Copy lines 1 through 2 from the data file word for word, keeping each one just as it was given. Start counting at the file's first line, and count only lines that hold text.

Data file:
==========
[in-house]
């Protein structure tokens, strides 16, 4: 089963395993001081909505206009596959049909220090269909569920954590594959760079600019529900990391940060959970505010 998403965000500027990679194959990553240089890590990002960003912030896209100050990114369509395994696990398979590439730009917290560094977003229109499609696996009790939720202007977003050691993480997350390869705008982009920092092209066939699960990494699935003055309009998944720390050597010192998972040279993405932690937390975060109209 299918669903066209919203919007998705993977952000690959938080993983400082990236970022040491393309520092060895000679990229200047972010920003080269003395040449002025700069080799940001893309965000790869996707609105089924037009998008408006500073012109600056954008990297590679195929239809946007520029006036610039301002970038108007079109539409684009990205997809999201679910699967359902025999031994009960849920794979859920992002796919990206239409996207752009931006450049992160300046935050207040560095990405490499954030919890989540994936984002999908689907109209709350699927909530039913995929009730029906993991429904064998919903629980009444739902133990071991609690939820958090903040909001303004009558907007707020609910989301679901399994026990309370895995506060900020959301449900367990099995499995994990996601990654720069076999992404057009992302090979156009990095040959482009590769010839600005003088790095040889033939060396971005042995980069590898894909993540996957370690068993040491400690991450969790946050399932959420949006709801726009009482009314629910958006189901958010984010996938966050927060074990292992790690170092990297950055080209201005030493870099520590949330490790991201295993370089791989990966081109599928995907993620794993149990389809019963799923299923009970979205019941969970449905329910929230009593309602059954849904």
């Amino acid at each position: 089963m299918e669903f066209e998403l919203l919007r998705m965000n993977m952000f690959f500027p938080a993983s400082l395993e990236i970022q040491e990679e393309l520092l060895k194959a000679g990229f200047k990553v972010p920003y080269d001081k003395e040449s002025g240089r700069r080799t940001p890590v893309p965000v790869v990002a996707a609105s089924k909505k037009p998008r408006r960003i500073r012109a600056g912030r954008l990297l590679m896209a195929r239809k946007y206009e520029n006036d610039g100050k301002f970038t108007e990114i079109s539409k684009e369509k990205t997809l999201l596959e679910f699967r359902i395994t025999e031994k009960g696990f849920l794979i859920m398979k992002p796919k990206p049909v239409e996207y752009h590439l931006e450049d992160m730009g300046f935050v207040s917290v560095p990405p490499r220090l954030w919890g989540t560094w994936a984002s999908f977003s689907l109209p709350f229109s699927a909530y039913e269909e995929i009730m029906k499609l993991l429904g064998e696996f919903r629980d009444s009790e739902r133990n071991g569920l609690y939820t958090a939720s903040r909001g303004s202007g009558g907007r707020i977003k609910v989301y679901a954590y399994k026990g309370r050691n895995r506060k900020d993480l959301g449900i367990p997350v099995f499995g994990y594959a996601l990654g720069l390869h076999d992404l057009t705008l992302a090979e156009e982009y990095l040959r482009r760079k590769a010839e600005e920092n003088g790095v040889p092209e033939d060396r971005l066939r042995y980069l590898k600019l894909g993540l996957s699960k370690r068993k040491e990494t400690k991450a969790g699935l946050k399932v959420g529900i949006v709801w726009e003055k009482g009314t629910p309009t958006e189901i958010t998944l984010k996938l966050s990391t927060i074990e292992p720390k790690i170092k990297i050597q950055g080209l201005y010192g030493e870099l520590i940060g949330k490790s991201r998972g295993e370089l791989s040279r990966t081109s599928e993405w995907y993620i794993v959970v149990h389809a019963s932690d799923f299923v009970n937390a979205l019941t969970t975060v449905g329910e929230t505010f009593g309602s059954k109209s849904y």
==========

[in-house]
């Protein structure tokens, strides 16, 4: 089963395993001081909505206009596959049909220090269909569920954590594959760079600019529900990391940060959970505010 998403965000500027990679194959990553240089890590990002960003912030896209100050990114369509395994696990398979590439730009917290560094977003229109499609696996009790939720202007977003050691993480997350390869705008982009920092092209066939699960990494699935003055309009998944720390050597010192998972040279993405932690937390975060109209 299918669903066209919203919007998705993977952000690959938080993983400082990236970022040491393309520092060895000679990229200047972010920003080269003395040449002025700069080799940001893309965000790869996707609105089924037009998008408006500073012109600056954008990297590679195929239809946007520029006036610039301002970038108007079109539409684009990205997809999201679910699967359902025999031994009960849920794979859920992002796919990206239409996207752009931006450049992160300046935050207040560095990405490499954030919890989540994936984002999908689907109209709350699927909530039913995929009730029906993991429904064998919903629980009444739902133990071991609690939820958090903040909001303004009558907007707020609910989301679901399994026990309370895995506060900020959301449900367990099995499995994990996601990654720069076999992404057009992302090979156009990095040959482009590769010839600005003088790095040889033939060396971005042995980069590898894909993540996957370690068993040491400690991450969790946050399932959420949006709801726009009482009314629910958006189901958010984010996938966050927060074990292992790690170092990297950055080209201005030493870099520590949330490790991201295993370089791989990966081109599928995907993620794993149990389809019963799923299923009970979205019941969970449905329910929230009593309602059954849904």